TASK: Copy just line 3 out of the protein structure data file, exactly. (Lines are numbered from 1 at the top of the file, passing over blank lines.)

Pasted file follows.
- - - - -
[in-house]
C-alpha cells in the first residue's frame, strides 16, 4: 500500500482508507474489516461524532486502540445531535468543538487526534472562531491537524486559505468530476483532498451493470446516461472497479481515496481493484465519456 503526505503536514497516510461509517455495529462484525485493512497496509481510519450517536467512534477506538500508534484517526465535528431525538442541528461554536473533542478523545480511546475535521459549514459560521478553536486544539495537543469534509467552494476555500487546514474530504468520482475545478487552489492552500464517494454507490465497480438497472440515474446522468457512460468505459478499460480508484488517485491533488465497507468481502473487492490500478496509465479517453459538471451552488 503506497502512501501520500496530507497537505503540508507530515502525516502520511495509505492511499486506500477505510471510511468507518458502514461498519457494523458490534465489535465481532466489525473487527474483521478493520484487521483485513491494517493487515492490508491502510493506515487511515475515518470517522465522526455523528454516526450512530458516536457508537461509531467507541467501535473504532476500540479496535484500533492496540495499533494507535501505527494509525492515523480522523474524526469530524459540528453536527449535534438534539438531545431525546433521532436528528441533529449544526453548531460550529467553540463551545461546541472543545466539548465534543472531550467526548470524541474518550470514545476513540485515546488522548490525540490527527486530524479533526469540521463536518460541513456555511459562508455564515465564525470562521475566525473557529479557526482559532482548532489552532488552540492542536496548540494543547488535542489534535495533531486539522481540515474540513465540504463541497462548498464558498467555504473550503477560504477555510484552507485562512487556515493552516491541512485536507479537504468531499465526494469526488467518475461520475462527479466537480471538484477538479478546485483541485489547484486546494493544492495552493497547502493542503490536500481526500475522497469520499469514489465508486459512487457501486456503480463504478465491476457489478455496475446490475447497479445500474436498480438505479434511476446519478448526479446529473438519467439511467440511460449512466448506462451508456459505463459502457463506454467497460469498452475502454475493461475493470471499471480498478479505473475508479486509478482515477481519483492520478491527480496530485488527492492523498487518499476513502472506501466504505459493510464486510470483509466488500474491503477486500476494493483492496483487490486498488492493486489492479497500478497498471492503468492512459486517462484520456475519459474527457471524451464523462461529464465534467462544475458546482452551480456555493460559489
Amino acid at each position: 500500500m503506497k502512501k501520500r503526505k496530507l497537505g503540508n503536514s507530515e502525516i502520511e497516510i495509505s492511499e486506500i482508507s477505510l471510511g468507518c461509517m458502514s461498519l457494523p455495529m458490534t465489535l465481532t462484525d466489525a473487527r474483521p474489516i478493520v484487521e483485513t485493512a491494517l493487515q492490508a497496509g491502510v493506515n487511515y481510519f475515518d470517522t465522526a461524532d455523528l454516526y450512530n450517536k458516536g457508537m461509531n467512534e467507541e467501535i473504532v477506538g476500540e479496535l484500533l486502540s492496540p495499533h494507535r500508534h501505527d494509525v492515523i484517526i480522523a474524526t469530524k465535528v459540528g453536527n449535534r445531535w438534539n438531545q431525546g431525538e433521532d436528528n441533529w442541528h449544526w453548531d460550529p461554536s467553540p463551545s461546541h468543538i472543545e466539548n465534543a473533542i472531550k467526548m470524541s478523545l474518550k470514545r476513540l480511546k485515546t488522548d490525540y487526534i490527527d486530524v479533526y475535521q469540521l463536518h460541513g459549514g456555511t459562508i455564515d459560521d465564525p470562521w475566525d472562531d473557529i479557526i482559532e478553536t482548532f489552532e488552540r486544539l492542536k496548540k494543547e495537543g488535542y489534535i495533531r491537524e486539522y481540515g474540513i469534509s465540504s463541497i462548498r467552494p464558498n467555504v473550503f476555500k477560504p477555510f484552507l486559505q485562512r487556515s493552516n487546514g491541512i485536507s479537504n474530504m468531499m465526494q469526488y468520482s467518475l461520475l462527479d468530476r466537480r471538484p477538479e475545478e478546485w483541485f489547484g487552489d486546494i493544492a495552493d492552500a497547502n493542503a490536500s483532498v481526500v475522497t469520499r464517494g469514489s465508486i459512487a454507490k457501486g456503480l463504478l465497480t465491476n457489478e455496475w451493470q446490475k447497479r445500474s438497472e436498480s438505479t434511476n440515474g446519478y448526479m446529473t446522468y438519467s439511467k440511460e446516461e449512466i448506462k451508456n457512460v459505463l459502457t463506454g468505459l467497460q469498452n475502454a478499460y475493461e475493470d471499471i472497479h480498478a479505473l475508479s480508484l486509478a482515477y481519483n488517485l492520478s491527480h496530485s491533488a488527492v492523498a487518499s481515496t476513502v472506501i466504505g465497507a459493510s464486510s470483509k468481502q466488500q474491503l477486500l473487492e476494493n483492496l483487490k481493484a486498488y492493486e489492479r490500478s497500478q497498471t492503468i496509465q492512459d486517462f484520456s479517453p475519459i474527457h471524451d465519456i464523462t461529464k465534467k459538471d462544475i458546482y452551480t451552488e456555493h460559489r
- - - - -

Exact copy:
Amino acid at each position: 500500500m503506497k502512501k501520500r503526505k496530507l497537505g503540508n503536514s507530515e502525516i502520511e497516510i495509505s492511499e486506500i482508507s477505510l471510511g468507518c461509517m458502514s461498519l457494523p455495529m458490534t465489535l465481532t462484525d466489525a473487527r474483521p474489516i478493520v484487521e483485513t485493512a491494517l493487515q492490508a497496509g491502510v493506515n487511515y481510519f475515518d470517522t465522526a461524532d455523528l454516526y450512530n450517536k458516536g457508537m461509531n467512534e467507541e467501535i473504532v477506538g476500540e479496535l484500533l486502540s492496540p495499533h494507535r500508534h501505527d494509525v492515523i484517526i480522523a474524526t469530524k465535528v459540528g453536527n449535534r445531535w438534539n438531545q431525546g431525538e433521532d436528528n441533529w442541528h449544526w453548531d460550529p461554536s467553540p463551545s461546541h468543538i472543545e466539548n465534543a473533542i472531550k467526548m470524541s478523545l474518550k470514545r476513540l480511546k485515546t488522548d490525540y487526534i490527527d486530524v479533526y475535521q469540521l463536518h460541513g459549514g456555511t459562508i455564515d459560521d465564525p470562521w475566525d472562531d473557529i479557526i482559532e478553536t482548532f489552532e488552540r486544539l492542536k496548540k494543547e495537543g488535542y489534535i495533531r491537524e486539522y481540515g474540513i469534509s465540504s463541497i462548498r467552494p464558498n467555504v473550503f476555500k477560504p477555510f484552507l486559505q485562512r487556515s493552516n487546514g491541512i485536507s479537504n474530504m468531499m465526494q469526488y468520482s467518475l461520475l462527479d468530476r466537480r471538484p477538479e475545478e478546485w483541485f489547484g487552489d486546494i493544492a495552493d492552500a497547502n493542503a490536500s483532498v481526500v475522497t469520499r464517494g469514489s465508486i459512487a454507490k457501486g456503480l463504478l465497480t465491476n457489478e455496475w451493470q446490475k447497479r445500474s438497472e436498480s438505479t434511476n440515474g446519478y448526479m446529473t446522468y438519467s439511467k440511460e446516461e449512466i448506462k451508456n457512460v459505463l459502457t463506454g468505459l467497460q469498452n475502454a478499460y475493461e475493470d471499471i472497479h480498478a479505473l475508479s480508484l486509478a482515477y481519483n488517485l492520478s491527480h496530485s491533488a488527492v492523498a487518499s481515496t476513502v472506501i466504505g465497507a459493510s464486510s470483509k468481502q466488500q474491503l477486500l473487492e476494493n483492496l483487490k481493484a486498488y492493486e489492479r490500478s497500478q497498471t492503468i496509465q492512459d486517462f484520456s479517453p475519459i474527457h471524451d465519456i464523462t461529464k465534467k459538471d462544475i458546482y452551480t451552488e456555493h460559489r